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Technology thoughts leaking from the brain of "Bill Pytlovany"

Sunday, August 23, 2009

Facebook May Not Be For Everyone

 

A few years ago I joined Facebook to write about privacy issues with their Beacon advertising system. I was quickly sucked in by the fun, convenience and easy ability to keep in touch with family and friends. I really enjoy the ability to share photos and even love to see vacation photos and cute babies from people I don’t really know in real life. While I am continuing to use Facebook, it may not be for everyone.

One of the aspects of Facebook I’ve never advocated are “applications”. While I appreciate the thought, don’t be hurt if I don’t accept your hugs, glitz, jewels, pets, drinks or farm animals.  While this may be fun for millions it’s not why I use Facebook.

barnbuddyWhat most people don’t realize is that “Applications” aren’t part of Facebook. They’re created by 3rd party companies. When you agree to downloads an application, you share your info with a company which may have a completely different security and privacy terms as Facebook.

Everyone should keep in mind you don’t have to accept every request on Facebook. Of course, I’m against Domestic Violence, Child Abuse and Cancer but I also won’t join a cause on Facebook which has access to my personal info. It’s ok to click on Ignore.

If you’re new to Facebook, the first place you need to visit even before uploading your face is the Privacy Settings menu. “Facebook takes your privacy seriously but you need to do your part.
fbsettings

 

Here’s an example of your options on who you want having access to your personal info.

fboptions

 

Some time ago I created a “Fans of WinPatrol” page and promoted it as a way to share WinPatrol news. I’m pleased to say that Fans of WinPatrol has hit 1000 today. I will continue to promote Fans of WinPatrol to those already using Facebook but I have stopped promoting it on WinPatrol.com and other related websites. “As a security vendor there are too many dangers on Facebook to advocate its use”.

Facebook isn’t by its nature a danger. The problem is anytime something is popular it becomes a  target for the bad guys.  Malware authors and privacy thieves have found fertile ground on Facebook for new tricks and methods to infect computers. It’s not uncommon for friends to have their password compromised and suddenly they become an unwitting accomplice in spreading malware. It can happen to very computer savvy users like Helen who quickly had to let her 2,866 friends know someone had her password.

helen1

The most important lesson here is even if one of your friends sends you a link to something “cool” you should always be skeptical.

Keep Personal Info to a Minimum
If you think only your friends will have access to your profile information think again. This week it was revealed in a simple video how easy it is to steal personal info.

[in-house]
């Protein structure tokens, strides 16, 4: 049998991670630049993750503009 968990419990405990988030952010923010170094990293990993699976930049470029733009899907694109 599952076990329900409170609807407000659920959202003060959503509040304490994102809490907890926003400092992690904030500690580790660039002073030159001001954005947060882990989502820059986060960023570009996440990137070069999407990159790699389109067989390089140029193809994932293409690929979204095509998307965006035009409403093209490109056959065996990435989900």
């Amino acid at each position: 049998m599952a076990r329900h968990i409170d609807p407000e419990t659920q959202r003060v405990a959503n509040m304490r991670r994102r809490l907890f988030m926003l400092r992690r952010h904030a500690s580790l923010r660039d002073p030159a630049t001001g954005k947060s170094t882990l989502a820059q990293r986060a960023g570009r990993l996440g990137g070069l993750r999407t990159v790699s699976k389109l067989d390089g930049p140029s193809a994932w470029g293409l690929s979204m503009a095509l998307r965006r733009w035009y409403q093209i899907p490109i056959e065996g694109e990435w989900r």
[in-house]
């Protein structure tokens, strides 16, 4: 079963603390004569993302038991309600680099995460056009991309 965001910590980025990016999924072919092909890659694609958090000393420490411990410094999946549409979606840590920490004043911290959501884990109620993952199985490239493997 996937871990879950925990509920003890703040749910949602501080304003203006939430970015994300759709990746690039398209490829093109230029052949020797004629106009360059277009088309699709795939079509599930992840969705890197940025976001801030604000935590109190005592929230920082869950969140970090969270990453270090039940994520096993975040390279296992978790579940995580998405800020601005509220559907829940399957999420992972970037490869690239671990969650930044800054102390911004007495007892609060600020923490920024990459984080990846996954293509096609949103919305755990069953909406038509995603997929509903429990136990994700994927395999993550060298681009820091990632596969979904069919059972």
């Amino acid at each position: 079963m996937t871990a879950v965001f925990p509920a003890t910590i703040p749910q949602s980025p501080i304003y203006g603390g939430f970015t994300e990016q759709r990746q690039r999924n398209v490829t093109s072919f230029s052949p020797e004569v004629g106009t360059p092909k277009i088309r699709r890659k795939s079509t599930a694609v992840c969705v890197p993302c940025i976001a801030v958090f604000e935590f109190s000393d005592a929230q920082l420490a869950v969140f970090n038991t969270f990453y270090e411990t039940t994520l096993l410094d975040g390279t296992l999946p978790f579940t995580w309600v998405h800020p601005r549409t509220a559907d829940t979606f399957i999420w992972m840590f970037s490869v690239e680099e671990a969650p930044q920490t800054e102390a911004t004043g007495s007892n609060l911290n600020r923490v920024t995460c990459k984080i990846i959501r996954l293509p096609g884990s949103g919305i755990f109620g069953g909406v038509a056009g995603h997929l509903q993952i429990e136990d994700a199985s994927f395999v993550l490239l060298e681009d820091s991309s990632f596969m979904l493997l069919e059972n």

Bottom Line
Be smart with your password and don’t click on links that appear suspicious.  I will continue to use Facebook.  For me it’s too late anyway. I’ve been online for over 25 years and folks online know more about me than my family. “If you’re someone who worries about things like tracking cookies you probably don’t want to use Facebook.“

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Friday, August 21, 2009

Live Writer on Windows 7

I have a few topics to write about this weekend but due in part to an error in my normal blog program I’m a little behind. I use a nice little program called BlogJet by Dmitry Chestnykh to format and post to Bits from Bill.

Since my latest install of Windows 7 RTM I haven’t been able to re-install and configure BlogJet. I thought it was a Win7 issue but after a little research I found it’s just a coincidence. Dmitry has always been responsive to problems in the past but he’s taken on a big challenge trying to keep up with changes on so many different blog platforms.

Tonight, I loaded up my copy of “Windows Live Writer” which is available as a free download with Windows 7. This post isn’t meant to be a review of Windows Live Writer. It’s really a test to find out if I’m comfortable changing my Blog authoring tool. I’m an old fart and change doesn’t come easy for me.

Live Writer has a number of available add-ons which I might help sell me.

Here’s an example of the “Cool Emotion” add-on . This isn’t an add-on I will use because the images are hosted by someone else. The folks hosting these images now have access to user stats and I can’t guarantee these images won’t be compromised in some way in the future.

This is another test to see what my Picture options are by showing you a screen shot of the Live Writer menu.
livewriter

I am impressed with the photo options. Various size and frames like the following Polaroid border style are available.

ladyLady and my ‘95Z


It’s actually called “Instant Photo” frame because I’m sure they’d need trademark permission from the folks who currently own Polaroid. Yes, that is Lady the model for my Task Catcher program.

Below is a “Map” add-on that will show you BillP Studios according to Bing. I don’t know if I’d ever really use this in a blog post but who knows.

BillP Studios